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Tropical Storm Oscar (Atlantic Ocean)
10.05.12
 
MODIS image of Oscar› Larger image
NASA's Aqua satellite passed over Tropical Storm Oscar on Oct. 4 at 1335 UTC (9:35 a.m. EDT) and captured this true-color image of the storm in the central Atlantic Ocean. The bulk of Oscar's clouds and showers were southeast of the center of circulation as a result of northwesterly wind shear. Credit: NASA JPL, Ed Olsen
NASA Satellites Indicate Wind Shear Taking Toll on Oscar

Satellite data is showing that northwesterly wind shear is taking a toll on Tropical Storm Oscar in the central Atlantic and it is expected to dissipate the storm late on Oct. 5, 2012.

NASA's Aqua satellite passed over Tropical Storm Oscar on Oct. 4 at 1335 UTC (9:35 a.m. EDT) and the Moderate Resolution Imaging Spectroradiometer (MODIS) instrument captured a true-color image of the storm. The imagery showed bulk of Oscar's clouds and showers were southeast of the center of circulation as a result of wind shear.

On Oct. 5 at 5 a.m. EDT, Oscar's maximum sustained winds were near 50 mph (85 kph), and wind shear is expected to batter Oscar into oblivion over the next day. Oscar was 1,085 miles (1,745 km) west-northwest of the Cape Verde Islands, near latitude 23.0 north and longitude 38.9 west. Oscar is moving toward the northeast near 15 mph (24 kph) and is expected to continue with an increase in forward speed today. The estimated minimum central pressure is 997 millibars.

Oscar's low-level center continued to be exposed on Oct. 5 and is northwest of the bulk of showers and thunderstorms. The National Hurricane Center (NHC) expects Oscar will be absorbed by an approaching cold front later on Oct. 5. NHC noted "strong southerly gale-force winds are expected to continue ahead of the cold front after Oscar dissipates."

Text credit: Rob Gutro
NASA's Goddard Space Flight Center, Greenbelt, Md.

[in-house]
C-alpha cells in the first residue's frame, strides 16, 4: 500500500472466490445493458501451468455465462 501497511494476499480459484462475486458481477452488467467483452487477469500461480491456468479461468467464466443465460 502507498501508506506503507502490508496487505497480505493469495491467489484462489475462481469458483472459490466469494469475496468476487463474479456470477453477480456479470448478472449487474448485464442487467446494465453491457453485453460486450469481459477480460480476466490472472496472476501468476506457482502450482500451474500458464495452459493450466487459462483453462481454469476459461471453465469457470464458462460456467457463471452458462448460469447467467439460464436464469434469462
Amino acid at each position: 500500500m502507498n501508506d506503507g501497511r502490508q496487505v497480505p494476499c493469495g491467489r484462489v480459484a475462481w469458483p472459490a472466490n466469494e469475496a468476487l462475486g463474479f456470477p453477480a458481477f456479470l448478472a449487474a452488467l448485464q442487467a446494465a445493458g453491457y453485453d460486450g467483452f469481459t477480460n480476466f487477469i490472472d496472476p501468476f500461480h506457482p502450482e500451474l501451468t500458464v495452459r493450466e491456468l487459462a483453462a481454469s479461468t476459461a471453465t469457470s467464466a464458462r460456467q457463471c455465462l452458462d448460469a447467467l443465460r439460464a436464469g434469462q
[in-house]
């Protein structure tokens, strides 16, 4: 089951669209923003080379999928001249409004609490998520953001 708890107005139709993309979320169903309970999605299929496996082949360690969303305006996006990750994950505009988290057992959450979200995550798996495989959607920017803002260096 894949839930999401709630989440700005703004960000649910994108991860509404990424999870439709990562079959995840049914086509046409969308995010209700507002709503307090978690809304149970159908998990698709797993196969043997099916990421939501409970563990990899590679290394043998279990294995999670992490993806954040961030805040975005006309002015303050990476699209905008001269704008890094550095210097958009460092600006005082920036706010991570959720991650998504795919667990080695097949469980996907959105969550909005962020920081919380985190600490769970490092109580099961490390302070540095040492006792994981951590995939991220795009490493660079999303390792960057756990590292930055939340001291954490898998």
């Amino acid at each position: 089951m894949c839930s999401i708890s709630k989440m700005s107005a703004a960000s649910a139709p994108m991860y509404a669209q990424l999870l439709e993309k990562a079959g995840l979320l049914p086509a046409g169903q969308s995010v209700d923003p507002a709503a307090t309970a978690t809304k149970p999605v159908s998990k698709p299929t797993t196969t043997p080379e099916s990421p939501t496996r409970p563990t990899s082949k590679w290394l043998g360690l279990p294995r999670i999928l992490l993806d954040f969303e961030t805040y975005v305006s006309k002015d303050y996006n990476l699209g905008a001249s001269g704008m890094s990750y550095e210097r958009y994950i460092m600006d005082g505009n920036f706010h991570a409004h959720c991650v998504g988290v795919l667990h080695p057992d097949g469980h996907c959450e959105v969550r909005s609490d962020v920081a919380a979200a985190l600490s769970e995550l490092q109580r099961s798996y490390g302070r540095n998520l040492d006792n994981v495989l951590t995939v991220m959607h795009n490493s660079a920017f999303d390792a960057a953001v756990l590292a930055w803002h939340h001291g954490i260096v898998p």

Oct. 4, 2012

near-infrared (left) and infrared images of Oscar and Nadine

NASA's Aqua satellite passed over both Tropical Storm Nadine and Tropical Storm Oscar on Oct. 3 at 1553 UTC (11:53 a.m. EDT) and captured a near infrared (almost visible) (left) and infrared image (right) of both storms. A cold front (top left) is expected to merge with Nadine. (Credit: NASA JPL, Ed Olsen)
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NASA Gets 2 Infrared Views of Tropical Storms Nadine, Oscar

NASA's Aqua satellite provided two different infrared views of the two tropical storms swirling in the Atlantic Ocean. Oscar is battling wind shear that appears destined to tear it apart, while Nadine is merging with a cold front.

NASA's Aqua satellite passed over both Tropical Storm Nadine and Tropical Depression 15 (TD15) on Oct. 3 at 1553 UTC (11:53 a.m. EDT), before TD15 became Tropical Storm Oscar. While overhead, the Atmospheric Infrared Sounder (AIRS) instrument aboard Aqua captured two different images of both storms. One image was near infrared and almost visible light, while the other was infrared.

The near infrared image on Oct. 3 provided a look at the cloud cover and the cloud top temperatures as well as the sea surface temperatures. Most of the strongest thunderstorms were identified in infrared imagery by the coldest cloud top temperatures (meaning that they are higher in the atmosphere where temperatures are colder). Strongest storms in Oscar were located east of the center of circulation. That's because wind shear was pushing them away from the center, and that wind shear would continue to batter the storm again on Oct. 4.

Nadine wasn't even showing any high, powerful thunderstorms. Although the circulation of Nadine could be seen on the near-infrared, almost visible image, there were no strong storms around the circulation center.